Typically, when a person is suspected of being infected with Ebola, doctors perform a lab-based test called the PCR test. A full vial of blood is drawn from the arm, then placed in a machine that amplifies the genetic material which helps screen for the virus. This process lasts days, costs at least $100 per test, and of course requires a well equipped lab nearby. During this whole time, the potentially infected person needs to be quarantined until test results get back. Ironically, if the patient wasn’t infected until he was quarantined, he might very well be after.
The ReEBOV test developed by Colorado-based Corgenix works fundamentally different. Instead of screening for telltale genetic material, the test detects specific proteins made by the body in response to an Ebola infection. Within a couple of minutes after a couple drops of bloods are placed on a thin piece of paper, a line appears signaling either a positive or negative result. The whole test costs around $15 (now) and can be performed anywhere without expensive lab equipment or critical expertise required. Anyone can perform the test, even the potential infectee.
For two weeks in February, doctors tested 106 patients with suspected Ebola symptoms from Sierra Leone – one of the countries which was the hardest hit by Ebola – using the ReEBOV test and a classic PCR-based test, both in parallel. The ReEBOV test was also performed on 284 previously collected blood samples. Amazingly, the ReEBOV tests flashed positive for every single case in which the PCR-based test diagnosed Ebola. That makes it 100% sensitive. At the same time, it also showed some false positives which currently gives it a specificity of 92%, as reported in the journal The Lancet.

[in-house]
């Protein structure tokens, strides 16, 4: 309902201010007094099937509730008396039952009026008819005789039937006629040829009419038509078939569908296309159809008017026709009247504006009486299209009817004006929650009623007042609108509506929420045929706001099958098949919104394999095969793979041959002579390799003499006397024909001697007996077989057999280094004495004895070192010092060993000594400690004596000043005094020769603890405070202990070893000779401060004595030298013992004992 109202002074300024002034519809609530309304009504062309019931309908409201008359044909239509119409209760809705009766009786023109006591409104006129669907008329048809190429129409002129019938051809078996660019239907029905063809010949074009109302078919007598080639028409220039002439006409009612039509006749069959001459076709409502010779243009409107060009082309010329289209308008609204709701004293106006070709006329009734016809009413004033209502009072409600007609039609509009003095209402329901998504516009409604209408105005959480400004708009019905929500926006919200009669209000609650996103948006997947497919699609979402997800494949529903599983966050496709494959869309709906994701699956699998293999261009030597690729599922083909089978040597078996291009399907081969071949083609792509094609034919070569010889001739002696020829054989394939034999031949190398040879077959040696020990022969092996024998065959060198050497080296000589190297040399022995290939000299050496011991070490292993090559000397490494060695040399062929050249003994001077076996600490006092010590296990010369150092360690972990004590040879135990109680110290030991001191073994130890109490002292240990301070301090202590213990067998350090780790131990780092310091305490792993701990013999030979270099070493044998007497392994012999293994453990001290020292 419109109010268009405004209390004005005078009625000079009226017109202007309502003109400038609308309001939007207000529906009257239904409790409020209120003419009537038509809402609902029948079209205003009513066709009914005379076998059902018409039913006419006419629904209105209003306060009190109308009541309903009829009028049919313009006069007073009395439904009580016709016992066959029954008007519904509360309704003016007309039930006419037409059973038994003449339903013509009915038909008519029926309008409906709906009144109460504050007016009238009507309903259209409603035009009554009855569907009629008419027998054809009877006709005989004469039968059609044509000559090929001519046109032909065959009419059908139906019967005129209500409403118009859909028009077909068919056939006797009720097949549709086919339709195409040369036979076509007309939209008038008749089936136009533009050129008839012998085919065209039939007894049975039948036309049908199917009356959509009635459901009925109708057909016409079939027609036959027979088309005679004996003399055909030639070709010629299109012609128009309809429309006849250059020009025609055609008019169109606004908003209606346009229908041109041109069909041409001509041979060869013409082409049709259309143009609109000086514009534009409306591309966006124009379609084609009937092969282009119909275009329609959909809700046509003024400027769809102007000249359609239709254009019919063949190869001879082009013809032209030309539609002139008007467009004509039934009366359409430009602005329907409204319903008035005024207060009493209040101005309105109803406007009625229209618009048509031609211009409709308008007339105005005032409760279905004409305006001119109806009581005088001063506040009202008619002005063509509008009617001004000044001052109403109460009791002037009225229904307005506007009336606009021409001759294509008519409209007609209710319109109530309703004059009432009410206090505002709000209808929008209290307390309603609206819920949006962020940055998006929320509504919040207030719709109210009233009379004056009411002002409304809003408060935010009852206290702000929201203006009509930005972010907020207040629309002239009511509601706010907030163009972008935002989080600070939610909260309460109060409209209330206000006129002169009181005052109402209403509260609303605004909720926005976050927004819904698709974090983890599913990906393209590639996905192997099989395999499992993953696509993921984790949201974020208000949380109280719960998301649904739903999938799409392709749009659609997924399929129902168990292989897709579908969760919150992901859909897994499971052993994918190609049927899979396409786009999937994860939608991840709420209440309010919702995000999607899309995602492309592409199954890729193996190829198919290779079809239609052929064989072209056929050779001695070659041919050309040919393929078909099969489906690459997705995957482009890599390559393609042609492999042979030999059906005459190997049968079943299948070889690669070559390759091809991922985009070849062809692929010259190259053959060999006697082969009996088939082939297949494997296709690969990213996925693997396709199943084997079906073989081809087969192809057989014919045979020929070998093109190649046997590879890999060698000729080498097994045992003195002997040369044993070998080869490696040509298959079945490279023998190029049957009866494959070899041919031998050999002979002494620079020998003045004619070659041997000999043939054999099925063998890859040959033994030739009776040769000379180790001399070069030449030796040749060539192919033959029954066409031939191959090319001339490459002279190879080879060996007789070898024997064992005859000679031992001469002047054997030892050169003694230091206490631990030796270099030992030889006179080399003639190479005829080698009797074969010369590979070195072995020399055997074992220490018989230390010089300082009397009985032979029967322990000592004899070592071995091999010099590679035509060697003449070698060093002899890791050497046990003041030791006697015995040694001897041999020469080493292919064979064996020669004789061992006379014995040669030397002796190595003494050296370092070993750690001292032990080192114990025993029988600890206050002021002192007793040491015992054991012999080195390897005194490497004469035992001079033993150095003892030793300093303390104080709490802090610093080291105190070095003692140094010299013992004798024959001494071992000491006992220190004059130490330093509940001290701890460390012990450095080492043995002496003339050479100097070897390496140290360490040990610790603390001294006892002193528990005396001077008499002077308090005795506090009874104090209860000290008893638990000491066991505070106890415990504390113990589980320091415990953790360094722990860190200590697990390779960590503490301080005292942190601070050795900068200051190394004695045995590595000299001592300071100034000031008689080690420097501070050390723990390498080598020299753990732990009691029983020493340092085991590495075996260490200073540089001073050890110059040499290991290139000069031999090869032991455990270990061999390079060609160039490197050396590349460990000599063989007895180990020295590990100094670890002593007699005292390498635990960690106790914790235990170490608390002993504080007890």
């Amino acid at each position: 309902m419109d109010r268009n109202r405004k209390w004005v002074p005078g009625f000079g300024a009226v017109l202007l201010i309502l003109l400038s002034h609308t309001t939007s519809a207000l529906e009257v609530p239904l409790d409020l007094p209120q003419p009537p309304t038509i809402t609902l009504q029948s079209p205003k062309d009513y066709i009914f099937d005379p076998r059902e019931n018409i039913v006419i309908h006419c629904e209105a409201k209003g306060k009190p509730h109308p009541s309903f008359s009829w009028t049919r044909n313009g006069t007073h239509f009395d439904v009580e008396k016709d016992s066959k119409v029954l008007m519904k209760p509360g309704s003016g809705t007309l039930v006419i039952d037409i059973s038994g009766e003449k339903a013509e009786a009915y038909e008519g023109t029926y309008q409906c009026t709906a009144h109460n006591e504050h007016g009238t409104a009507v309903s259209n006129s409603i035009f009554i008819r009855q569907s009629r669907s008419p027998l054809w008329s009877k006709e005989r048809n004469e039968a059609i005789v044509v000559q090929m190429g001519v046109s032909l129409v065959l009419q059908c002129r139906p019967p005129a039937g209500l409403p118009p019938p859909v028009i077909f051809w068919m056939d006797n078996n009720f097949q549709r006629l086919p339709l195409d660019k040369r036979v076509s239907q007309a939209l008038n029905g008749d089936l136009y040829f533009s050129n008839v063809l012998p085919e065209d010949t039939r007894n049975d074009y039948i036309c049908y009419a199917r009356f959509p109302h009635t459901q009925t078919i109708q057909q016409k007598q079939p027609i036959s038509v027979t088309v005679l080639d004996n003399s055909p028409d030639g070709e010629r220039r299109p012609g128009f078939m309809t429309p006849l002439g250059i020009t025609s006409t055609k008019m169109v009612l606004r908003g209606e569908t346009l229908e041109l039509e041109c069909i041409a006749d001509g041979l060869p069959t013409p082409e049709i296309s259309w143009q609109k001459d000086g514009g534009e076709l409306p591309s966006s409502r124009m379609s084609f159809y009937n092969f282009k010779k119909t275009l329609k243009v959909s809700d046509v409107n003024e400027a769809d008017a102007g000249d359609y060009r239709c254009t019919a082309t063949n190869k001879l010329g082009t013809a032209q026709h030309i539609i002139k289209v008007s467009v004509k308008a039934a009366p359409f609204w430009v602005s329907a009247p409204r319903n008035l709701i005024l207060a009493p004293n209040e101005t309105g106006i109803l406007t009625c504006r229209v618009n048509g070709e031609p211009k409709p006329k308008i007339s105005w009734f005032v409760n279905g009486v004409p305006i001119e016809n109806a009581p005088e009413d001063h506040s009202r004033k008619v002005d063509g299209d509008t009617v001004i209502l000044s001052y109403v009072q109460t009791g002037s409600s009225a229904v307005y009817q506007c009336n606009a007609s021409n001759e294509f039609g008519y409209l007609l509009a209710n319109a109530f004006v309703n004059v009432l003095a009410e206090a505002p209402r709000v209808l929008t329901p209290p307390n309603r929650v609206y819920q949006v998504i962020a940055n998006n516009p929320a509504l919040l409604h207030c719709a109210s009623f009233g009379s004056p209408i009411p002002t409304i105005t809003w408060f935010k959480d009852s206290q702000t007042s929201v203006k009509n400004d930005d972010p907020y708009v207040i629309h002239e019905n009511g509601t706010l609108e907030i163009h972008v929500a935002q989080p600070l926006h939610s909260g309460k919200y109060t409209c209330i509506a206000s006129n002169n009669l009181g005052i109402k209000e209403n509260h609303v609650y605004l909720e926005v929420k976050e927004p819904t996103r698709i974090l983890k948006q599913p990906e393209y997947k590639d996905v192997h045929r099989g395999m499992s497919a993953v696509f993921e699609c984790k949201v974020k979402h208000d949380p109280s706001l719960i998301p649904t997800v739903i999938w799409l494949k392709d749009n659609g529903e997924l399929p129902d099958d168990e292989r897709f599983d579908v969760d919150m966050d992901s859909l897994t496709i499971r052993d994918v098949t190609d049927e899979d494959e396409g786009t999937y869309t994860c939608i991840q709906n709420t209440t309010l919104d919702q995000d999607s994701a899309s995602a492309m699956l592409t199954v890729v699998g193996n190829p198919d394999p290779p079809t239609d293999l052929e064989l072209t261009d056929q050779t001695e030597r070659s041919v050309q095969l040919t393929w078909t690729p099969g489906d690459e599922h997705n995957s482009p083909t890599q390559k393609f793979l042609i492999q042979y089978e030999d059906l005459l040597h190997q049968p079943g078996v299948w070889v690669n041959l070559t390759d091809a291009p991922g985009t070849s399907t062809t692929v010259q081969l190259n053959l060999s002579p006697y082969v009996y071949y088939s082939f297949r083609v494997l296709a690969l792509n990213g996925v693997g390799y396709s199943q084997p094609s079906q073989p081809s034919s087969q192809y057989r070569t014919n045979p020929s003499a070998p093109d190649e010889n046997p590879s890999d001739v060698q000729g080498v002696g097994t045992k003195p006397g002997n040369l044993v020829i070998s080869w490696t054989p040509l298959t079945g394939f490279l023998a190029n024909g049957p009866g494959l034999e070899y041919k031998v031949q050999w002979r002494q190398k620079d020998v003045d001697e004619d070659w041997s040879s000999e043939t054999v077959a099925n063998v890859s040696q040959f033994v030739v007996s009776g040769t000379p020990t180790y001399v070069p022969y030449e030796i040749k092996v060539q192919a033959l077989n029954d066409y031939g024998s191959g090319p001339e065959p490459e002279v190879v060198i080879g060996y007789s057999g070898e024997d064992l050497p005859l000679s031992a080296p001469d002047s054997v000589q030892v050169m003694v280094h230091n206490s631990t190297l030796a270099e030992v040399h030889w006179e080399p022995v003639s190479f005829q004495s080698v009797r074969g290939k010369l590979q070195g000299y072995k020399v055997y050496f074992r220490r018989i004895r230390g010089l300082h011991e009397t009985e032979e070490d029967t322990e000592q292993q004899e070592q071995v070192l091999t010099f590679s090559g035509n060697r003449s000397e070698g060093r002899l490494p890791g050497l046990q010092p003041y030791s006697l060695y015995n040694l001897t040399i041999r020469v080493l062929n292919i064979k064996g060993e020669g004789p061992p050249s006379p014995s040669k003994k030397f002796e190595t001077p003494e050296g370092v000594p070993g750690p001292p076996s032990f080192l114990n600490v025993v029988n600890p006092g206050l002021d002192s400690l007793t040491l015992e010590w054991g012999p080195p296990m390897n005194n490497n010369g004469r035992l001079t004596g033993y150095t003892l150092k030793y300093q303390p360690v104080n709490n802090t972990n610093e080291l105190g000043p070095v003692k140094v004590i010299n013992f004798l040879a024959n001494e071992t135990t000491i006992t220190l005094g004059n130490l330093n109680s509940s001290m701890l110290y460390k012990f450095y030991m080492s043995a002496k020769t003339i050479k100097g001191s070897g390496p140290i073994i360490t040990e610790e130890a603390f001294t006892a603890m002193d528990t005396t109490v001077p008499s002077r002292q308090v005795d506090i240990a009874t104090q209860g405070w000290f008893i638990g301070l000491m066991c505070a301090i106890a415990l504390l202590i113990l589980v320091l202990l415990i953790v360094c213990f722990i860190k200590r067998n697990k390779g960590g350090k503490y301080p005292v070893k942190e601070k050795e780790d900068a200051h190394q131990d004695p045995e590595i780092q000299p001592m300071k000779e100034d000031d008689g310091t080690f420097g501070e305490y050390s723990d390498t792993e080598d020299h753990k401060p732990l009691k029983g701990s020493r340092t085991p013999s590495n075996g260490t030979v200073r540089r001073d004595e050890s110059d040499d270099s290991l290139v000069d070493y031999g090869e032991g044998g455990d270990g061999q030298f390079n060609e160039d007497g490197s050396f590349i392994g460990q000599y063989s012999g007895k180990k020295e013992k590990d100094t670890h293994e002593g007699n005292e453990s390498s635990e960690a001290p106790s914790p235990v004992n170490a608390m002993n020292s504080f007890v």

“We were surprised by the performance,” says Nira Pollock, an infectious disease doctor at Boston Children’s Hospital and an author of the new study. “It was more sensitive than I expected for a rapid antigen diagnostic test.”
It may be too soon to say, but I’ll take the fall: this is the cheap, portable and accurate Ebola test the world has been waiting for. Border crossings and hospitals can now use it fast and effectively, potentially saving thousands from the deadly disease that kills 9 out of 10 infectees.
“This test can be done in very austere environments, even off the back of a truck; it doesn’t require electricity or a sophisticated lab or an experienced technician,” points out Robert Garry, a virologist at Tulane University in New Orleans, Louisiana, who helped develop the technology the test is based on but was not involved in the new trial. “We need to be better prepared for the next Ebola outbreak and I think with this test we will be.”